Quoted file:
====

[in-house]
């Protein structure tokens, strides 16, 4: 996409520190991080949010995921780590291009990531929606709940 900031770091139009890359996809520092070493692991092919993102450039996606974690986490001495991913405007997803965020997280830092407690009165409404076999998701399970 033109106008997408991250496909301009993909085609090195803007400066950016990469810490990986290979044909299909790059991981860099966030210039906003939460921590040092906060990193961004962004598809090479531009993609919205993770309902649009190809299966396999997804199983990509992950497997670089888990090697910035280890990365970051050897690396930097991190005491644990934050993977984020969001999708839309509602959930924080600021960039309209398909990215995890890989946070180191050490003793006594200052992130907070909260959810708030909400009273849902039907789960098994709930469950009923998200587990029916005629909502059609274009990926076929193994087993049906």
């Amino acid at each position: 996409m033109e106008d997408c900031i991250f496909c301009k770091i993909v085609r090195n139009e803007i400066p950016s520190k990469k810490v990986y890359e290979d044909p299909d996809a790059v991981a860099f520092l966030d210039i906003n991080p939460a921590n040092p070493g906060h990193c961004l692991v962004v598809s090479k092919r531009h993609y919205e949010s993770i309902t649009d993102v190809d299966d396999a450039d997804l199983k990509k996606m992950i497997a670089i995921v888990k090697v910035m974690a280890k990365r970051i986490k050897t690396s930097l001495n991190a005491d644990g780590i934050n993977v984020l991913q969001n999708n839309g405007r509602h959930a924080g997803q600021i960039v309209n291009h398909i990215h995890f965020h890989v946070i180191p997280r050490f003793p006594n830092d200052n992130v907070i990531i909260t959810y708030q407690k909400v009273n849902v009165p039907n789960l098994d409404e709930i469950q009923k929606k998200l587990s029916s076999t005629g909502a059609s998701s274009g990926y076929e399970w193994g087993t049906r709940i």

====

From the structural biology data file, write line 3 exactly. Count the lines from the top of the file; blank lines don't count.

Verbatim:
């Amino acid at each position: 996409m033109e106008d997408c900031i991250f496909c301009k770091i993909v085609r090195n139009e803007i400066p950016s520190k990469k810490v990986y890359e290979d044909p299909d996809a790059v991981a860099f520092l966030d210039i906003n991080p939460a921590n040092p070493g906060h990193c961004l692991v962004v598809s090479k092919r531009h993609y919205e949010s993770i309902t649009d993102v190809d299966d396999a450039d997804l199983k990509k996606m992950i497997a670089i995921v888990k090697v910035m974690a280890k990365r970051i986490k050897t690396s930097l001495n991190a005491d644990g780590i934050n993977v984020l991913q969001n999708n839309g405007r509602h959930a924080g997803q600021i960039v309209n291009h398909i990215h995890f965020h890989v946070i180191p997280r050490f003793p006594n830092d200052n992130v907070i990531i909260t959810y708030q407690k909400v009273n849902v009165p039907n789960l098994d409404e709930i469950q009923k929606k998200l587990s029916s076999t005629g909502a059609s998701s274009g990926y076929e399970w193994g087993t049906r709940i």